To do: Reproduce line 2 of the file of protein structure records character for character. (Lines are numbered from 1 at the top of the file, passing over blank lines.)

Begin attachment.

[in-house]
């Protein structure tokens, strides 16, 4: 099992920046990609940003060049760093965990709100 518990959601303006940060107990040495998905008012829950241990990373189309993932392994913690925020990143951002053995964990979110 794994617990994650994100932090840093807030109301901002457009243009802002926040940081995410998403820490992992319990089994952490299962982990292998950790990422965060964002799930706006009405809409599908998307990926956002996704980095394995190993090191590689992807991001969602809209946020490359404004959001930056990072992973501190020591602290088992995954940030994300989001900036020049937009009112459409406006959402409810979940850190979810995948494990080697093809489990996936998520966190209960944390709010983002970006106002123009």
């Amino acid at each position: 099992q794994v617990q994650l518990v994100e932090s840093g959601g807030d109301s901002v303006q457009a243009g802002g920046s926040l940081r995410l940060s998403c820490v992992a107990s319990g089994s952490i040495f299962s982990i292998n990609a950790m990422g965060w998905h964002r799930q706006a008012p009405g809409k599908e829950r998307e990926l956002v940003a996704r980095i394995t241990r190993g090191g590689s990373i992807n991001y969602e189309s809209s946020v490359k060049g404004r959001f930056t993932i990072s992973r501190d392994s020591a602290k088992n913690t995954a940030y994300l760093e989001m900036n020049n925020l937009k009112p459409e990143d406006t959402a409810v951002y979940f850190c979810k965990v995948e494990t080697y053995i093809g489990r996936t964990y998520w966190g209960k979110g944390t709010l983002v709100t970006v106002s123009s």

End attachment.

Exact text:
């Protein structure tokens, strides 16, 4: 099992920046990609940003060049760093965990709100 518990959601303006940060107990040495998905008012829950241990990373189309993932392994913690925020990143951002053995964990979110 794994617990994650994100932090840093807030109301901002457009243009802002926040940081995410998403820490992992319990089994952490299962982990292998950790990422965060964002799930706006009405809409599908998307990926956002996704980095394995190993090191590689992807991001969602809209946020490359404004959001930056990072992973501190020591602290088992995954940030994300989001900036020049937009009112459409406006959402409810979940850190979810995948494990080697093809489990996936998520966190209960944390709010983002970006106002123009």